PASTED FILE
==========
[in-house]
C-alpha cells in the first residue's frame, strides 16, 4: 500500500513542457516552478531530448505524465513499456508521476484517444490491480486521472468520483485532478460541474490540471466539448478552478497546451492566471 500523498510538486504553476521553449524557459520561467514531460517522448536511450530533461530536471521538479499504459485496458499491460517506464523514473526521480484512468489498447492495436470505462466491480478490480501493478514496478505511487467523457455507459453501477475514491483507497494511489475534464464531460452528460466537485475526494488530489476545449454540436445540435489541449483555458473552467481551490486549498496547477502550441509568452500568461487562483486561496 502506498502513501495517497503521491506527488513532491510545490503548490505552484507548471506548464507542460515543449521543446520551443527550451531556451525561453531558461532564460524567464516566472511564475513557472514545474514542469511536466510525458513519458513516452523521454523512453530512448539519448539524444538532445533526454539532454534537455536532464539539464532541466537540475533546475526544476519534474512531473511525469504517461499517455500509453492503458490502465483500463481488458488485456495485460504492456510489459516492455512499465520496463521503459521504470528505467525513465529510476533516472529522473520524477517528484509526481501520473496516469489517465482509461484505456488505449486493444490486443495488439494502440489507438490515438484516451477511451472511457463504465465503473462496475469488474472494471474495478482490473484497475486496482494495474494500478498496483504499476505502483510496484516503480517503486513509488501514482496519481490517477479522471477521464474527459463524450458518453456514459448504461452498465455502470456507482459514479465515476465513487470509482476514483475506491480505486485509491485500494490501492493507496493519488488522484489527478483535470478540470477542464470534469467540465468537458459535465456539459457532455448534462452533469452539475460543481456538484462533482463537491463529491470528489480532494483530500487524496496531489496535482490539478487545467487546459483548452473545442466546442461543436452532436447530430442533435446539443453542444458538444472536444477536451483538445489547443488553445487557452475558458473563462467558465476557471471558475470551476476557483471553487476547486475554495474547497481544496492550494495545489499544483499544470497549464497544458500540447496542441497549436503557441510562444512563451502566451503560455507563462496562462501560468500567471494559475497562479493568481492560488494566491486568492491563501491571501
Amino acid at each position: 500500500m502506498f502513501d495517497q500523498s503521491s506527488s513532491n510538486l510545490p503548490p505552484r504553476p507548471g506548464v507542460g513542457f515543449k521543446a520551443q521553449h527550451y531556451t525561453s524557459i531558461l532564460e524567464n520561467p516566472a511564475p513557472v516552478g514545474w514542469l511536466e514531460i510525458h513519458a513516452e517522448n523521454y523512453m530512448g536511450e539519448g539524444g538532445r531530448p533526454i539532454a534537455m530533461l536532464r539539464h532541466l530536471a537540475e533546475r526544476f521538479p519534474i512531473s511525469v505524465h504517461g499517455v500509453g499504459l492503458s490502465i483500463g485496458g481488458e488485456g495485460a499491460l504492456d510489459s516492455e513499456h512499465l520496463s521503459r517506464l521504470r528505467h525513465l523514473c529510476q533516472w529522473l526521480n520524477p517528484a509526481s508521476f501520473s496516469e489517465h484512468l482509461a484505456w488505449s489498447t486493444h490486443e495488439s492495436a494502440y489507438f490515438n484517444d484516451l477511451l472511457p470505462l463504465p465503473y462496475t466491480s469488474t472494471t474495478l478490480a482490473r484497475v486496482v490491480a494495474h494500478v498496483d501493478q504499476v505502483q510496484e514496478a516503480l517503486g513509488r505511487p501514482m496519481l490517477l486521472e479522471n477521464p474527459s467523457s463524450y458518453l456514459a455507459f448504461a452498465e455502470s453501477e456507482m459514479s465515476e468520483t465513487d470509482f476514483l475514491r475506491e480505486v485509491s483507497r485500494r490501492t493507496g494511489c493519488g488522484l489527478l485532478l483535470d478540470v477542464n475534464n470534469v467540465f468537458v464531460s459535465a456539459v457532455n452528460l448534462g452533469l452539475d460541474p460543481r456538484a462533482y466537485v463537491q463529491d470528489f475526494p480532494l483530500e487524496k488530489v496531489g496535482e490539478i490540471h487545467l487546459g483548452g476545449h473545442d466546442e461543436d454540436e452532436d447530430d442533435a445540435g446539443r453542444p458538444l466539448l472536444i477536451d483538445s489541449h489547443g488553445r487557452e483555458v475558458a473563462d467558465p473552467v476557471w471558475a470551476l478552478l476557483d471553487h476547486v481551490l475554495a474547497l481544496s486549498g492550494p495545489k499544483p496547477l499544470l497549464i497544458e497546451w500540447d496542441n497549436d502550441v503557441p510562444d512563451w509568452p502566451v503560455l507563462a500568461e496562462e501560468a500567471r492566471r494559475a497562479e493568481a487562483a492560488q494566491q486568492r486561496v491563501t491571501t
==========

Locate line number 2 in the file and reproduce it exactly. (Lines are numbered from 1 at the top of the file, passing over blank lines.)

C-alpha cells in the first residue's frame, strides 16, 4: 500500500513542457516552478531530448505524465513499456508521476484517444490491480486521472468520483485532478460541474490540471466539448478552478497546451492566471 500523498510538486504553476521553449524557459520561467514531460517522448536511450530533461530536471521538479499504459485496458499491460517506464523514473526521480484512468489498447492495436470505462466491480478490480501493478514496478505511487467523457455507459453501477475514491483507497494511489475534464464531460452528460466537485475526494488530489476545449454540436445540435489541449483555458473552467481551490486549498496547477502550441509568452500568461487562483486561496 502506498502513501495517497503521491506527488513532491510545490503548490505552484507548471506548464507542460515543449521543446520551443527550451531556451525561453531558461532564460524567464516566472511564475513557472514545474514542469511536466510525458513519458513516452523521454523512453530512448539519448539524444538532445533526454539532454534537455536532464539539464532541466537540475533546475526544476519534474512531473511525469504517461499517455500509453492503458490502465483500463481488458488485456495485460504492456510489459516492455512499465520496463521503459521504470528505467525513465529510476533516472529522473520524477517528484509526481501520473496516469489517465482509461484505456488505449486493444490486443495488439494502440489507438490515438484516451477511451472511457463504465465503473462496475469488474472494471474495478482490473484497475486496482494495474494500478498496483504499476505502483510496484516503480517503486513509488501514482496519481490517477479522471477521464474527459463524450458518453456514459448504461452498465455502470456507482459514479465515476465513487470509482476514483475506491480505486485509491485500494490501492493507496493519488488522484489527478483535470478540470477542464470534469467540465468537458459535465456539459457532455448534462452533469452539475460543481456538484462533482463537491463529491470528489480532494483530500487524496496531489496535482490539478487545467487546459483548452473545442466546442461543436452532436447530430442533435446539443453542444458538444472536444477536451483538445489547443488553445487557452475558458473563462467558465476557471471558475470551476476557483471553487476547486475554495474547497481544496492550494495545489499544483499544470497549464497544458500540447496542441497549436503557441510562444512563451502566451503560455507563462496562462501560468500567471494559475497562479493568481492560488494566491486568492491563501491571501